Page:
wrong with cheats
The cooption of parents as unpaid teachers is at the root
of Britain's plagiarism epidemic.
Last week a survey of 1,022 undergraduates at 119 institutions
indicated that cheating has become widespread in British universities.
In a poll carried out by the Times Higher Education Supplement,
one in six undergraduates admitted copying from friends' work. Sadly,
most academics know only too well that plagiarism has become a widespread
practice. Discussions with social-science colleagues - including
chief examiners - in different universities suggest that 20%-25%
of assessment work contains either wholesale or partial unacknowledged
reproduction of someone else's work.
The really interesting story is not the disturbing extent of cheating
but the increasing normalisation of it; it is treated as a learning
problem. In universities one often hears the argument that some
students simply lack the skills to understand what is meant by cheating.
Consequently many institutions are devoting greater resources towards
providing students with the "skills" necessary to avoid
the problem. However, in reality undergraduates have a reasonably
good grasp of what it means to cheat. The problem is that they are
encouraged to regard it in a morally neutral way. That is why students
caught cheating are far more likely to feel a sense of irritation
at being caught out than to feel a sense of shame, humiliation or
Last week, a senior figure from Oxford University blamed schools
for creating a culture of work "cobbled together from the internet",
and the idea that cheating is being normalised is supported by figures
published yesterday by the Qualifications and Assessment Authority:
from 2004 to 2005 the number of candidates penalised for "malpractice"
in A-level and GCSE exams and coursework rose by 27% to more than
4,500. Tragically this culture of cheating afflicts children from
a very early age. Children as young as seven or eight arrive at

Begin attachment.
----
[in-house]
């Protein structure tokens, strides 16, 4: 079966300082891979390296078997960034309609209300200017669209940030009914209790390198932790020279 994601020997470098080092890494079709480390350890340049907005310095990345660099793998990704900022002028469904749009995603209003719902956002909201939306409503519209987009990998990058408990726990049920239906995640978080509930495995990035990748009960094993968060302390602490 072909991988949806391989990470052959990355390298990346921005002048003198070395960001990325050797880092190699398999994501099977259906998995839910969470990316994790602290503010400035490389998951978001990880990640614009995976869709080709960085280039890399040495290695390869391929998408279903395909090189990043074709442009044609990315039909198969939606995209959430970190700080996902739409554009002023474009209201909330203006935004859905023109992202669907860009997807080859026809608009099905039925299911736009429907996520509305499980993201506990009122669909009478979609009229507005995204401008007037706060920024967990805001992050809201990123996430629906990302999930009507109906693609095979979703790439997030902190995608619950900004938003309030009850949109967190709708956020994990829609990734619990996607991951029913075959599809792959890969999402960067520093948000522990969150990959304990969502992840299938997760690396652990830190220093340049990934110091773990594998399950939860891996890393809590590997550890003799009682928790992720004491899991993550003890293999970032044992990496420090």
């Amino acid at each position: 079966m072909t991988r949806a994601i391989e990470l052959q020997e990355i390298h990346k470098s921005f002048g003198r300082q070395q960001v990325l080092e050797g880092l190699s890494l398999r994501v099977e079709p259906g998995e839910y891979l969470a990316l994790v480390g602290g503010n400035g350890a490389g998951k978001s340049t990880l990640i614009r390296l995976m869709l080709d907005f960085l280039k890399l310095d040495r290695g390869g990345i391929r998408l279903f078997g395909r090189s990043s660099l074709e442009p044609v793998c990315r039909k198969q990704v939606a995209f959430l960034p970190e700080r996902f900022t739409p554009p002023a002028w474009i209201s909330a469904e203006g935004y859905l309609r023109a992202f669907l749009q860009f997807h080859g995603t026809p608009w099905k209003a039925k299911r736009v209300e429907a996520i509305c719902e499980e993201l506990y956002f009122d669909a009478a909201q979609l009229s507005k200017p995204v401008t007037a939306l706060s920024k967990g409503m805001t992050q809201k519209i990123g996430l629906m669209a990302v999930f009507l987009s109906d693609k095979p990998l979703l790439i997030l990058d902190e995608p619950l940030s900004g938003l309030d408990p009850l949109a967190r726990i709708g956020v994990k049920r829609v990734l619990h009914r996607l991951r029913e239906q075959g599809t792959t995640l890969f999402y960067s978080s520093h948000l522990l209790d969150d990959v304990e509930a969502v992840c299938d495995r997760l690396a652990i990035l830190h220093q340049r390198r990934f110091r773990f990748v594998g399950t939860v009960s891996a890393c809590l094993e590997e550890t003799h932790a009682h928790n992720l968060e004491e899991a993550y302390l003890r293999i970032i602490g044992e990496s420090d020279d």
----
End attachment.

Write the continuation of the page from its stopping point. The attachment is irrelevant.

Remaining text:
school showing off polished projects that have benefited from more
than a little help from parents.
But parents are not entirely to blame. From day one in primary
school they are told that the performance of their children is intimately
linked to how much support they get at home. In a desperate attempt
to improve standards of education, parents' concern for their children
is manipulated to draw them in as unpaid teachers. The outsourcing
of education by schools encourages a dynamic where many parents
become far too directly involved in producing their children's homework.
Surveys suggest that parents spend on average six or seven hours
a week on homework duties. Official guidelines go through the motions
of advising parents to hold back from doing homework for their children.
But once it is seen as a joint enterprise by parent and child it
is hard to draw the line between helping and cheating. Concern about
copying material from the internet has led the education secretary,
Ruth Kelly, to order a review of the use of coursework in GCSEs.
But the real culprit is not the internet. The problem has its origins
in the outsourcing of education that begins in year 1. Two-thirds
of parents "help" children with the coursework part of
GCSEs. And sadly it is often parents, not students, who are busy
looking for information on Google or in the local library.
The internet turns plagiarism into child's play, but it does not
possess the moral power to incite otherwise honest students to pass
off other people's work as their own. Blaming the internet simply
distracts attention from the responsibility that the system of education
bears for cultivating a climate where cheating is not seen as a
Sadly universities tend to accommodate rather than challenge the
culture of cheating. Cheating is now so rife on campuses that it
is covertly accepted as part of the daily routine of British university
life. When a case occurs, the response is to try to avoid taking
potentially time-consuming action. Authorities preoccupied with
increasing student numbers are reluctant to get involved in the
messy business of appeals and litigation. While officially condemning
cheating, universities tend to be hesitant about taking a robust
stand in specific cases. Is it any surprise that for many students
cheating ceases to have any serious moral significance?
If we genuinely want to do something about plagiarism then we must
acknowledge the true scope of the problem. And the best place to
start is with primary-school children. Teach them that it is only
their own work that we value.
published in the Guardian, 28 March 2006